Category Archives: Lego

Lego train revisited

General idea for a new train controller!

The idea is to have each train equiped with the following:

Arduino Nano

NRF204 Wireless transmitter

Infrared Emitter

The IR emitter will be put on the engine part and taped of so signals only get send to the local train. Lights are an option too of course. This way we can equip each train with it’s own unique NRF address and forget the whole Lego Power Functions channels and colors because the IR will only reach the one train.

On the Nano there will the NRF library, I like the RF24 library because of its ease of use, and the Lego Power Functions library.

One Arduino (also with an NRF will be in control of everything via Blynk app and the local Java server so minimum latency is guaranteed. Because the NRF also supports some sort of broadcast-to-all it’s easy to build in emergency stopping functionality, just in case. In the end this will probably be a Mega, but for now an UNO will probably be enough. This one will be connected via Ethernet (ENC28J60 SPI module).

Detection of the trains can be with reed contacts. This probably is the cheapest solution hardware-wise but you need to write a lot of software for that. Currently I’m investigating color-sensors. They have a tiny CCD with just a couple pixels for color detection. The huge advantage of this method is you can label each train at the bottom with unique colored bricks and have separate colors for different types of cars. You can measure length and direction of the train probably really easy:

ICE-LOC <> WAGON1 <> WAGON2 <> ICE-Close

(green) (blue) (blue) (red)

FREIGHT <> WAGON1 <> WAGON2 <> WAGON3

(purple) (yellow) (yellow) (red)

In this example we can differentiate between the freight train and passenger train and the start and end of the train. We can do all sorts of good stuff with this setup. For example have the passenger train get a higher priority, slow down the freight train at the station, read the train length etc.

Anyway, so far for the theory, we should put this in practice now, hopefully I’ll be able to show you some progress soon-ish. 🙂

Lego Trains again

Hello folks.

I’ve made a little project and video of my next step in Lego-train control land. You can check it out over here on YouTube

It’s basically simple detection with reed-contacts. I’ve placed a little magnet on the front of the train and the display let’s you look at where it is. Also this is my first go at the display, it works neat!

There are many, many, things to do. The next step will be detecting which way the train is going and using two magnets. On the front and on the back of the train. After that I’m thinking of running more trains on one track. The idea is to have one train automated and the other at manual control. So if the manual train blocks anything like a station or a section, the automated train reacts by stopping or whatnot.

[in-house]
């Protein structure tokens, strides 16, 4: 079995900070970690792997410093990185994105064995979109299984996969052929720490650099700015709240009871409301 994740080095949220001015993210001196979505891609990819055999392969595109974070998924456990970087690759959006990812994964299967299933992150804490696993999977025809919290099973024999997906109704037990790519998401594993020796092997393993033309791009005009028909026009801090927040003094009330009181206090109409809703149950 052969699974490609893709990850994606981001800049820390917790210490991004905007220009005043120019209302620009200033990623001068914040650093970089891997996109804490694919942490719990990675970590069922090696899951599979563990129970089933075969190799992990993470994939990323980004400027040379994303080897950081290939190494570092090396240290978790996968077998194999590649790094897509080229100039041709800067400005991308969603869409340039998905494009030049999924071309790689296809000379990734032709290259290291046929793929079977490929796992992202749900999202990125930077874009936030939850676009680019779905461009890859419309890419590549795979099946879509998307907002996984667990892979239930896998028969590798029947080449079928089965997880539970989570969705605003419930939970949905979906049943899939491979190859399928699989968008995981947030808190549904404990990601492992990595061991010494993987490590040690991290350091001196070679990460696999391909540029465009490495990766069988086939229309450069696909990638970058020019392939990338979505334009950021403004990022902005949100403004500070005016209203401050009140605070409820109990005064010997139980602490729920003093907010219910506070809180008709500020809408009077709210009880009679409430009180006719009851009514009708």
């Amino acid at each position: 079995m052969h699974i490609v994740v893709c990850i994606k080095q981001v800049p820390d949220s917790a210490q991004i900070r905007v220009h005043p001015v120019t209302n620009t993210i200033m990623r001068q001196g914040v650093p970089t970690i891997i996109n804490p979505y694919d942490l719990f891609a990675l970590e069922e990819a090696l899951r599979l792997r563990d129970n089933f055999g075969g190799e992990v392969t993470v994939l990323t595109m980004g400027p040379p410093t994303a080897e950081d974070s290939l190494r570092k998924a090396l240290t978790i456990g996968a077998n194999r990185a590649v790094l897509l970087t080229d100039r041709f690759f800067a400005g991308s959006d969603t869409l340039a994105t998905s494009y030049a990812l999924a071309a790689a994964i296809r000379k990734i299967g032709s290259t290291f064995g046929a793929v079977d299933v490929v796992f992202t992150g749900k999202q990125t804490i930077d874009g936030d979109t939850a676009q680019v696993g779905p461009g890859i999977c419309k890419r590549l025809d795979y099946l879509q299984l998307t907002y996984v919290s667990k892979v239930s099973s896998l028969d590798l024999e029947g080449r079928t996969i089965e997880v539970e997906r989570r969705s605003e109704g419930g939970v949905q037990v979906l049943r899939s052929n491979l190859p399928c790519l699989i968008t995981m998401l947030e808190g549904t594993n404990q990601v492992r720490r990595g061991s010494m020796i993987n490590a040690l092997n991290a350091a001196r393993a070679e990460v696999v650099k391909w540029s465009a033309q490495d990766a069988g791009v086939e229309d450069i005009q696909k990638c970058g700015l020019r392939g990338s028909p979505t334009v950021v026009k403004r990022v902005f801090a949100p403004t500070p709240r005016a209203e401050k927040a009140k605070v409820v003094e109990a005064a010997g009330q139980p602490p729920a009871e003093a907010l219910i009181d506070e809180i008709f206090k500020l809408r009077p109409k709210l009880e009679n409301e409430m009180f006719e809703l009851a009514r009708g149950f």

Anyway, short text, but nifty progress. The reed magnets work perfect! I’ve just soldered them onto a little print which is made to fit between the Lego rails, like so:

IMG_3460-300x225 IMG_3461-300x225

Not the most compicated thing, but it runs really well. Much better than using physical buttons or photoresistors.

Lego Tracksections

And we are back for the next level! It’s time to divide up the track in sections so we can have a couple trains driving around. I found the blog at Lego.wordpress.com really interesting because it makes use of photosensors. I used microswitches, but they tend not to work really well with a carpet and everything, so I started using LDR’s instead. The result looks a bit likes this:

IMG_3028 IMG_3027 IMG_3026

I used a couple little prints to put the LDR’s on with a 10k Ohm resistor as voltage divider. This works pretty much ok. In the last picture you can see the first attempt of the setup. In the meantime I changed it a little bit, but not too much. The “railplan” looks like this at this point:

LegoTrainSchematic

In short, this is what happens so far:

1. Get the sensor reading

2. Determine the previous sensor (so you know which way your train is going)

3. Set the correct flags so we can call a function to get the trains up and running (e.g. what section will the train in be next?)

4. The function to get the trains running checks for some things. Of course we need to know if the next section to where the train is going will be busy or not. This can later be used to set switches and signposts!

As of this evening the sensors started acting up, but my detection mechanism worked flawlessly. It gives the current position, train number and next section via the Arduino Serial Monitor.

Ah well, more to fiddle around with! Catch you later!

Lego on Arduino

For the past couple days I’ve been working on getting my Lego trains to run via an Arduino (actually, it’s a fake one, but who cares!). On my YouTube channel (link) you can find my first attempt at stopping and starting with ease-in and ease-out. It’s, ofcourse, done with an infrared light, but the track is too big, so I ordered more LED’s from China. Takes a while to get here though …

The next task will be dividing the track into sections so two trains can drive the same track, but stay out of each others hairs and/or pass each other. After that there will be, hopefully, signalposts and automated switches.

The track division is made with old “micro” pushbottons from some alarmclocks. For now this works fine, but I’m planning on using LDR’s instead. The pushbutton methode dates back to about the stoneage, but it still works fine. I’ll be posting a movie about that soon.

B.t.w, you should also check out http://legopal.wordpress.com. Got some inspiration from there. I also Roland Wiersma a lot of thanks for creating the LegoPowerFunctions library for Arduino, found on GitHub. This library works really well!

Cheers!